Vegetables vary in their need for sunlight, from partial shade, which is four to six hours of sunlight per day, to full sun, which is eight to twelve hours of sunlight per day.
Most vegetables, such as tomatoes, peppers, eggplant and squash, are true sun-worshippers, happiest when they bake in the sun from early morning to sundown. These plants work hard to produce large leaves, succulent fruit and sprawling vines, and need ample sunlight, water and nutrients to grow.
Leafy vegetables require less sun because they don’t develop fruit or vines. These plants actually prefer cool temperatures and become bitter or develop seed heads when temperatures soar. Leafy vegetables grow well in partial shade, especially in hot climates.
Root vegetables, such as potatoes, carrots, parsnips and beets lie somewhere in between. They need more sun than leafy vegetables, usually about six or more hours of sun daily.
Don’t despair if your garden lies under trees that provide dappled light. Leafy greens and root crops will grow successfully, although their growth might not be as luxurious as those plants grown in full sun. Full shade is another story; all vegetables will likely struggle under these conditions. Try the following shade-loving vegetables in your partial-shade garden or container garden.
1. Cooking greens. Cooking greens, such as kale, collards, mustard greens and Swiss chard, were a mainstay for Colonial cooks, but are underutilized today, which is a shame because these plants are easy to grow and chock-full of vitamins. Kale varieties to try include ‘Dwarf Blue Curled Scotch’ and ‘Siberian Improved.’ Try ‘Ruby Chard,’ which is dark green with crimson stems and veins.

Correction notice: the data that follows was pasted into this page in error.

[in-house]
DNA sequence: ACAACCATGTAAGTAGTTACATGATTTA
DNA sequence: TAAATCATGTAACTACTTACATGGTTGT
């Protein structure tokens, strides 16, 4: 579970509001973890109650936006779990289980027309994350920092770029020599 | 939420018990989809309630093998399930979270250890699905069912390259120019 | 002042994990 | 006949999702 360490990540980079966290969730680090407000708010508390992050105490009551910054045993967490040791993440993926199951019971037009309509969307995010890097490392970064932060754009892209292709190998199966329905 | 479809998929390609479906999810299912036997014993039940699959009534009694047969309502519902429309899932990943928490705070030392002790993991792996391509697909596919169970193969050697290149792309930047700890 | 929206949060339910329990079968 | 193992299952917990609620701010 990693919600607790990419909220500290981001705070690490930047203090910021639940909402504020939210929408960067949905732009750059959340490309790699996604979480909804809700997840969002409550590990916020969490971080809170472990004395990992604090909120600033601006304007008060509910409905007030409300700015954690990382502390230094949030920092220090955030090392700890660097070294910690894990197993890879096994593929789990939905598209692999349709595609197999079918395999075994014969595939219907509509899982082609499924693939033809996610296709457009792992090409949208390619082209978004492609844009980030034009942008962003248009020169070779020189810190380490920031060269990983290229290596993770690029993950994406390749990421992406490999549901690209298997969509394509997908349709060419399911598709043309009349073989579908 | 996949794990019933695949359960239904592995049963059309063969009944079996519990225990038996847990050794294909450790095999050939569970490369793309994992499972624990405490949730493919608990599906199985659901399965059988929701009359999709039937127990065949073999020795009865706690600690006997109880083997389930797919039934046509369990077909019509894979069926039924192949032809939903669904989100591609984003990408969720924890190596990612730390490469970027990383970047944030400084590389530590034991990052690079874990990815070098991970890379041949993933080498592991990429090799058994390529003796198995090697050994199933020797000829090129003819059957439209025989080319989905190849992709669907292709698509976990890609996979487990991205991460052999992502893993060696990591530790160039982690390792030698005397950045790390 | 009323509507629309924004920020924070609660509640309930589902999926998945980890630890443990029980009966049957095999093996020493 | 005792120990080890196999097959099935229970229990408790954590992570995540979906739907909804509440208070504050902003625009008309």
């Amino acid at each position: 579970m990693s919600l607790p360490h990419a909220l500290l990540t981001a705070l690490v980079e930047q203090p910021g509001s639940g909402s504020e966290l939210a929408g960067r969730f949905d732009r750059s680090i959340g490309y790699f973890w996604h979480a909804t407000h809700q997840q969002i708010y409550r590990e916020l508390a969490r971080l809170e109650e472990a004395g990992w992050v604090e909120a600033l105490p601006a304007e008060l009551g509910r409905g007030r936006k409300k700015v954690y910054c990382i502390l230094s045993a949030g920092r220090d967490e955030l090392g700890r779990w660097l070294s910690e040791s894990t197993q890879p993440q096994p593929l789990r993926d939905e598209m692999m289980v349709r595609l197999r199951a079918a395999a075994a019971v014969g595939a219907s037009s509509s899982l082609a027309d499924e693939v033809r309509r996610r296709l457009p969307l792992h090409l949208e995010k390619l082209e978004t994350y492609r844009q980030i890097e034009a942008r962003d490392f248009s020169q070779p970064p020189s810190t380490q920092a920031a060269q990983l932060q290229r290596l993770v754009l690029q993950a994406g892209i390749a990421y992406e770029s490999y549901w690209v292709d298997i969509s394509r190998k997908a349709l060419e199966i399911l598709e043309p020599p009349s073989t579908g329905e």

2. Lettuce. Try the soft, loose-leaf types of lettuce, as opposed to head lettuce, which tends to go to seed more quickly. Keep the soil moist so the leaves are tender and mild, and plant several varieties. A mixture of colors and textures not only tastes great, but looks gorgeous arranged in the garden like a patchwork quilt. Cut lettuce at the base of the plant and allow it to grow back for a continuous harvest, or grow it in a container. Try “Oakleaf,’ ‘Ruby Red,’ or ‘Salad Bowl.’
3. Other Salad Greens. Once you’ve succeeded at lettuce, explore the more exotic salad greens, such as sorrel, endive and arugula. These greens cost a fortune in the grocery store, but grow just as easily as lettuce. Try ‘Florida Deep Heart’ curly endive or ‘Mammoth Lyon’ French sorrel.
4. Herbs. Several herbs tolerate, and even prefer partial shade. Try mint, chervil, coriander or parsley. Mint grows enthusiastically even when neglected, so plant it by itself or in a container.
5. Broccoli. Versatile broccoli grows in full-sun, but tolerates partial-shade, and may be less likely to bolt in the shade when temperatures climb. Try ‘Waltham 29’ or ‘Green Comet Hybrid.’ Cut broccoli back, like lettuce, for multiple harvests.
6. Cabbage. Related to broccoli, cabbage also benefits from cool temperatures and partial-shade. Try ‘Stonehead,’ or ‘Danish Ballhead’ for green cabbage, or ‘Red Acre’ for red.
7. Carrots. Carrots thrive in cool temperatures and moist soils. Plant half-long types, such as ‘Danvers Half-Long’ if you have heavy soils or utilize container gardens.
8. Beets. Like carrots, beets need cool, moist soils. In warm temperatures, they tend to turn woody and hard. Start them in early spring and harvest them eight weeks later, depending on the variety. Try the old standby, “Detroit Dark Red’ or ‘Little Ball,’ a miniature version suitable for containers.
9. Potatoes. Potatoes have a reputation for being difficult to grow, and it’s true that they are prone to disease and have specific soil requirements. But if you’d like to try your hand at growing them, start with disease-free seed potatoes and choose a variety known to thrive in your area. Old favorites include ‘Red Pontiac,’ ‘Irish Cobbler’ and ‘Fingerling.’
10. Turnips. Unpretentious and hard-working turnips deserve a place in the partial-shade garden. Try “American Purple Top,’ Long Island Improved’ or ‘Macomber.’
If your garden lacks sun, you may not be able to grow beefsteak tomatoes, but there’s no reason why you can’t savor home-grown produce. Choose plants that tolerate shade and plant them in early spring, as soon as the soil is soft.